There is increasing evidence that the global climate is changing and that this will have implications for the future of water resources. The impacts of climatechange will be transmitted primarily via the global hydrosphere, whereby changes in rainfall patterns and the frequency and magnitude of extreme weather conditions (e.g., flood and drought) will result in significant challenges, including for the way we access, manage and use freshwater resources. In addition, water demand will continue to rise to support a growing global population and its resultant increases in food and energy needs. There are likely to be variations across the globe in climatechangeimpacts and these will further exacerbate existing spatial disparities in water availability. Water is a critical component for all aspects of life, and is particularly significant in many economic activities (e.g. agriculture, energy etc.). Changes in water availability and hydrological extremes will impact at regional and global scales on economic activity, supply chains, key industries and migration. While all regions of the world will be impacted by climate- induced water stress, regions with robust water policies and water management strategies, or at the leading edge of water-technologies may see opportunities. Here, we discuss the projected impacts of climatechange on water resources, and the challenges and opportunities this poses for economic activities in Scotland, including Scotland’s readiness to adapt to changes in water availability.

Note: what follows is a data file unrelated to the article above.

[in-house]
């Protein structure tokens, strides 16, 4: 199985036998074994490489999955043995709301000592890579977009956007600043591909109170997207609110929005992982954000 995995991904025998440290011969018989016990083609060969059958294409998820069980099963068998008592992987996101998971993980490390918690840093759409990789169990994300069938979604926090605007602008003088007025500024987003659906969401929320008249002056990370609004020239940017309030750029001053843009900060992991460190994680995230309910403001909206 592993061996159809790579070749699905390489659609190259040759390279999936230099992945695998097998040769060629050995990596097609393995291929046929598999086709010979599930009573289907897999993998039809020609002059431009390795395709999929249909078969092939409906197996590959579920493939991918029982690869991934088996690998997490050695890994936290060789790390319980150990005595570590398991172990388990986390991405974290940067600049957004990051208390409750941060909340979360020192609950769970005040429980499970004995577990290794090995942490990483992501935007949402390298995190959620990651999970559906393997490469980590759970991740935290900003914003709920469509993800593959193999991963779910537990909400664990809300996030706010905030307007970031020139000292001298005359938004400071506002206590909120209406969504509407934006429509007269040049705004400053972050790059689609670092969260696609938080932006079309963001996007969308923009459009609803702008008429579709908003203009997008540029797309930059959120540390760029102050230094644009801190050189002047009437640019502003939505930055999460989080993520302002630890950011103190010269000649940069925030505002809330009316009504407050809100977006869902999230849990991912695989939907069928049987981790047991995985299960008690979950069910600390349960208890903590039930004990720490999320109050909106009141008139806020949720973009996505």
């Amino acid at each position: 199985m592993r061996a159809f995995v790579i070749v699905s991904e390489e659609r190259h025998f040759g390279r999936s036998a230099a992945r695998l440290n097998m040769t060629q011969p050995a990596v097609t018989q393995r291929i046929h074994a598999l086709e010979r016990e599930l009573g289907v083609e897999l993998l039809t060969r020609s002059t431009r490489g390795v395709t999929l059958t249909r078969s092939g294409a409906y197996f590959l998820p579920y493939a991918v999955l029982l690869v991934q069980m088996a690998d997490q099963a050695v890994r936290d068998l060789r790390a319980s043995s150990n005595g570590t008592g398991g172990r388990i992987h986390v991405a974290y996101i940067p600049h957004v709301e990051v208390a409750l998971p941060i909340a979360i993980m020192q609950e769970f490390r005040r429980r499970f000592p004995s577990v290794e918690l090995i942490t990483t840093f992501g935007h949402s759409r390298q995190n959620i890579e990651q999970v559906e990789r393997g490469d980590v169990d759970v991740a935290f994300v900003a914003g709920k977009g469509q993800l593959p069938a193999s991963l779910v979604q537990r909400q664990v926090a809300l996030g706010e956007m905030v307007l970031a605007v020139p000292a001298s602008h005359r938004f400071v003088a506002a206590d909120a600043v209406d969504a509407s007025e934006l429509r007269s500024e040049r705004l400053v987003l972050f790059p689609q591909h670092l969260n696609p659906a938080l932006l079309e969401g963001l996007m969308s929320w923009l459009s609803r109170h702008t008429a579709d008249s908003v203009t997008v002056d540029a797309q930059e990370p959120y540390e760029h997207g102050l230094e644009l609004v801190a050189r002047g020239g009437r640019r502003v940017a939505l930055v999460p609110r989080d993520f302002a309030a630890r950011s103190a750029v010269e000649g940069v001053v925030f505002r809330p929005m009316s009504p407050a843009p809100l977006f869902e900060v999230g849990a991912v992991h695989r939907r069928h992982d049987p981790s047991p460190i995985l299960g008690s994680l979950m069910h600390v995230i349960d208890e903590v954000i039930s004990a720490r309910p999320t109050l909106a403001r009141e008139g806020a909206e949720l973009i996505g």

This paper presents global and regionalimpacts at different levels of increase in global mean temperature for over 30 indicators characterising impacts on heat extremes, water resources, river flooding and agriculture. It builds on Arnell et al. (2016b) by using CMIP5- generation climate model patterns and more indicators and extends substantially Arnell et al. (2018) by using a much wider range of indicators and a more recent climate reference period. The paper focuses on changes in the occurrence of physical climate hazards and the natural resource base at different levels of increase in global mean temperature, using indicators that are relevant to socio-economic impacts. Summary results at the global and continental levels are presented in the main part of the paper, and the Supplementary Material provides plots and tables at the regional scale. The results will be of value to those summarising and comparing impacts across sectors at different levels of global warming, for example in the IPCC ’ s Sixth Assessment Report currently in preparation. They provide quantitative evidence to supplement expert judgement as used in the Fifth Assessment Report and to help guide the assessment of impacts at different levels of warming as represented by the ‘reasons for concern’ framing.